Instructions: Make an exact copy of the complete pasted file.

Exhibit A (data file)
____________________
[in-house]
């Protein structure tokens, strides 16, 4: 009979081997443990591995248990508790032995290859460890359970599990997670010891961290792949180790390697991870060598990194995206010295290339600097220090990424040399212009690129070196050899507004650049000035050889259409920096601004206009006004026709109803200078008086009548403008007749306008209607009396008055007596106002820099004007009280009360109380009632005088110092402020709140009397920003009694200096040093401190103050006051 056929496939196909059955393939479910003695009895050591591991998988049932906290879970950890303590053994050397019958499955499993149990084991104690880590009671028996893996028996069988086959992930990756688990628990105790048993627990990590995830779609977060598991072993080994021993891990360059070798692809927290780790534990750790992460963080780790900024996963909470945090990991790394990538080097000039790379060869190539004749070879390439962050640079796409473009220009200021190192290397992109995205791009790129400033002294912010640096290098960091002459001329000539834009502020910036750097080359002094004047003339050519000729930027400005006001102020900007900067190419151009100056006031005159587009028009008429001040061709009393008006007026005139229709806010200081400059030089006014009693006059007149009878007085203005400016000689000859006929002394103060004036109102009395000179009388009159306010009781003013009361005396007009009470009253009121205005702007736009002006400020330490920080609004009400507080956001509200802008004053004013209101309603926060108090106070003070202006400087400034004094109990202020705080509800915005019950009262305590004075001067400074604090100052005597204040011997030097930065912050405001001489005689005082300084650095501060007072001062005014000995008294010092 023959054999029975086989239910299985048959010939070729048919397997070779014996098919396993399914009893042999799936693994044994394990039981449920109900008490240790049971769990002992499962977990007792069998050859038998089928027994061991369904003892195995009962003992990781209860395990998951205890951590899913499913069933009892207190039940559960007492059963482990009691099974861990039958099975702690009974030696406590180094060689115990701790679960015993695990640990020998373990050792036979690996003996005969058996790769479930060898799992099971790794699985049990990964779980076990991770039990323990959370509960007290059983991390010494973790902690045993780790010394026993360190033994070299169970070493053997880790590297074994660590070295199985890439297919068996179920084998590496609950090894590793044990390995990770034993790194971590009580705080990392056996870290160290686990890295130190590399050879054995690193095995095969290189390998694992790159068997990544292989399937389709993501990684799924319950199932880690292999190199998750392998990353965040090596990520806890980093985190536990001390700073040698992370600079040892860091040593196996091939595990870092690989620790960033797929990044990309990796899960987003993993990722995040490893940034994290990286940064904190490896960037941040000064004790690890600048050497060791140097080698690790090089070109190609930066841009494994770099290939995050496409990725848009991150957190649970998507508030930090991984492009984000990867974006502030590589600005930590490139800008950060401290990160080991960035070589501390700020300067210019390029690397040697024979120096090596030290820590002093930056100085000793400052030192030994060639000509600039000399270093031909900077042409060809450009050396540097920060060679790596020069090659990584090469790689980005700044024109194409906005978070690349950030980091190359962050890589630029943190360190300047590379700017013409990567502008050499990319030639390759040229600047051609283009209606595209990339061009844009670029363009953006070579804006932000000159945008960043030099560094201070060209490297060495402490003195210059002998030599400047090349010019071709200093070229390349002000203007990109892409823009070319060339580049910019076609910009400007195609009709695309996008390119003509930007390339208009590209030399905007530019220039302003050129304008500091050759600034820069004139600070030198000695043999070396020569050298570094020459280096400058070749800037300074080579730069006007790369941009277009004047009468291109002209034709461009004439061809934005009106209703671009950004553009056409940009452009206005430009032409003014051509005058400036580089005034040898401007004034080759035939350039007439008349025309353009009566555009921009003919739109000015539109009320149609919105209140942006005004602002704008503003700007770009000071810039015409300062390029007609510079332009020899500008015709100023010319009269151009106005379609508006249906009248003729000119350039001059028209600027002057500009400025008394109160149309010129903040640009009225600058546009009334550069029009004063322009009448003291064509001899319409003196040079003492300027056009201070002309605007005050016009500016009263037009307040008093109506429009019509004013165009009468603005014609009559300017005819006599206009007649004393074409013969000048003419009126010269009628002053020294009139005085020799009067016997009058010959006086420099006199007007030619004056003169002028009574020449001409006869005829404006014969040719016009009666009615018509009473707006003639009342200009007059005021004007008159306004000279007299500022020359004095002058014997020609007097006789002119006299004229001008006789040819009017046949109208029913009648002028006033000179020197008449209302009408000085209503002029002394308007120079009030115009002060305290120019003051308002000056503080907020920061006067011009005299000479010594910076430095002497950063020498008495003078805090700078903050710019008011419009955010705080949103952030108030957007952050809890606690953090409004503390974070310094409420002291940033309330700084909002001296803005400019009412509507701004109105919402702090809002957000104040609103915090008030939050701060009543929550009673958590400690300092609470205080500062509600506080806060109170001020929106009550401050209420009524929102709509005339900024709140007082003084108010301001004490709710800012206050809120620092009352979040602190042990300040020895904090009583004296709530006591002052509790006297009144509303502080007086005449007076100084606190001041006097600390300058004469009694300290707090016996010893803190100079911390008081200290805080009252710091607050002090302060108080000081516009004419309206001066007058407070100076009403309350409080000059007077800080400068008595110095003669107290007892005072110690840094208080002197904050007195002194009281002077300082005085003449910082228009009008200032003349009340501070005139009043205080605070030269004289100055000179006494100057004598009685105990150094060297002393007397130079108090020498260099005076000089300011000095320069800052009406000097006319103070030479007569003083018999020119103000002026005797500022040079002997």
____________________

[in-house]
């Protein structure tokens, strides 16, 4: 009979081997443990591995248990508790032995290859460890359970599990997670010891961290792949180790390697991870060598990194995206010295290339600097220090990424040399212009690129070196050899507004650049000035050889259409920096601004206009006004026709109803200078008086009548403008007749306008209607009396008055007596106002820099004007009280009360109380009632005088110092402020709140009397920003009694200096040093401190103050006051 056929496939196909059955393939479910003695009895050591591991998988049932906290879970950890303590053994050397019958499955499993149990084991104690880590009671028996893996028996069988086959992930990756688990628990105790048993627990990590995830779609977060598991072993080994021993891990360059070798692809927290780790534990750790992460963080780790900024996963909470945090990991790394990538080097000039790379060869190539004749070879390439962050640079796409473009220009200021190192290397992109995205791009790129400033002294912010640096290098960091002459001329000539834009502020910036750097080359002094004047003339050519000729930027400005006001102020900007900067190419151009100056006031005159587009028009008429001040061709009393008006007026005139229709806010200081400059030089006014009693006059007149009878007085203005400016000689000859006929002394103060004036109102009395000179009388009159306010009781003013009361005396007009009470009253009121205005702007736009002006400020330490920080609004009400507080956001509200802008004053004013209101309603926060108090106070003070202006400087400034004094109990202020705080509800915005019950009262305590004075001067400074604090100052005597204040011997030097930065912050405001001489005689005082300084650095501060007072001062005014000995008294010092 023959054999029975086989239910299985048959010939070729048919397997070779014996098919396993399914009893042999799936693994044994394990039981449920109900008490240790049971769990002992499962977990007792069998050859038998089928027994061991369904003892195995009962003992990781209860395990998951205890951590899913499913069933009892207190039940559960007492059963482990009691099974861990039958099975702690009974030696406590180094060689115990701790679960015993695990640990020998373990050792036979690996003996005969058996790769479930060898799992099971790794699985049990990964779980076990991770039990323990959370509960007290059983991390010494973790902690045993780790010394026993360190033994070299169970070493053997880790590297074994660590070295199985890439297919068996179920084998590496609950090894590793044990390995990770034993790194971590009580705080990392056996870290160290686990890295130190590399050879054995690193095995095969290189390998694992790159068997990544292989399937389709993501990684799924319950199932880690292999190199998750392998990353965040090596990520806890980093985190536990001390700073040698992370600079040892860091040593196996091939595990870092690989620790960033797929990044990309990796899960987003993993990722995040490893940034994290990286940064904190490896960037941040000064004790690890600048050497060791140097080698690790090089070109190609930066841009494994770099290939995050496409990725848009991150957190649970998507508030930090991984492009984000990867974006502030590589600005930590490139800008950060401290990160080991960035070589501390700020300067210019390029690397040697024979120096090596030290820590002093930056100085000793400052030192030994060639000509600039000399270093031909900077042409060809450009050396540097920060060679790596020069090659990584090469790689980005700044024109194409906005978070690349950030980091190359962050890589630029943190360190300047590379700017013409990567502008050499990319030639390759040229600047051609283009209606595209990339061009844009670029363009953006070579804006932000000159945008960043030099560094201070060209490297060495402490003195210059002998030599400047090349010019071709200093070229390349002000203007990109892409823009070319060339580049910019076609910009400007195609009709695309996008390119003509930007390339208009590209030399905007530019220039302003050129304008500091050759600034820069004139600070030198000695043999070396020569050298570094020459280096400058070749800037300074080579730069006007790369941009277009004047009468291109002209034709461009004439061809934005009106209703671009950004553009056409940009452009206005430009032409003014051509005058400036580089005034040898401007004034080759035939350039007439008349025309353009009566555009921009003919739109000015539109009320149609919105209140942006005004602002704008503003700007770009000071810039015409300062390029007609510079332009020899500008015709100023010319009269151009106005379609508006249906009248003729000119350039001059028209600027002057500009400025008394109160149309010129903040640009009225600058546009009334550069029009004063322009009448003291064509001899319409003196040079003492300027056009201070002309605007005050016009500016009263037009307040008093109506429009019509004013165009009468603005014609009559300017005819006599206009007649004393074409013969000048003419009126010269009628002053020294009139005085020799009067016997009058010959006086420099006199007007030619004056003169002028009574020449001409006869005829404006014969040719016009009666009615018509009473707006003639009342200009007059005021004007008159306004000279007299500022020359004095002058014997020609007097006789002119006299004229001008006789040819009017046949109208029913009648002028006033000179020197008449209302009408000085209503002029002394308007120079009030115009002060305290120019003051308002000056503080907020920061006067011009005299000479010594910076430095002497950063020498008495003078805090700078903050710019008011419009955010705080949103952030108030957007952050809890606690953090409004503390974070310094409420002291940033309330700084909002001296803005400019009412509507701004109105919402702090809002957000104040609103915090008030939050701060009543929550009673958590400690300092609470205080500062509600506080806060109170001020929106009550401050209420009524929102709509005339900024709140007082003084108010301001004490709710800012206050809120620092009352979040602190042990300040020895904090009583004296709530006591002052509790006297009144509303502080007086005449007076100084606190001041006097600390300058004469009694300290707090016996010893803190100079911390008081200290805080009252710091607050002090302060108080000081516009004419309206001066007058407070100076009403309350409080000059007077800080400068008595110095003669107290007892005072110690840094208080002197904050007195002194009281002077300082005085003449910082228009009008200032003349009340501070005139009043205080605070030269004289100055000179006494100057004598009685105990150094060297002393007397130079108090020498260099005076000089300011000095320069800052009406000097006319103070030479007569003083018999020119103000002026005797500022040079002997």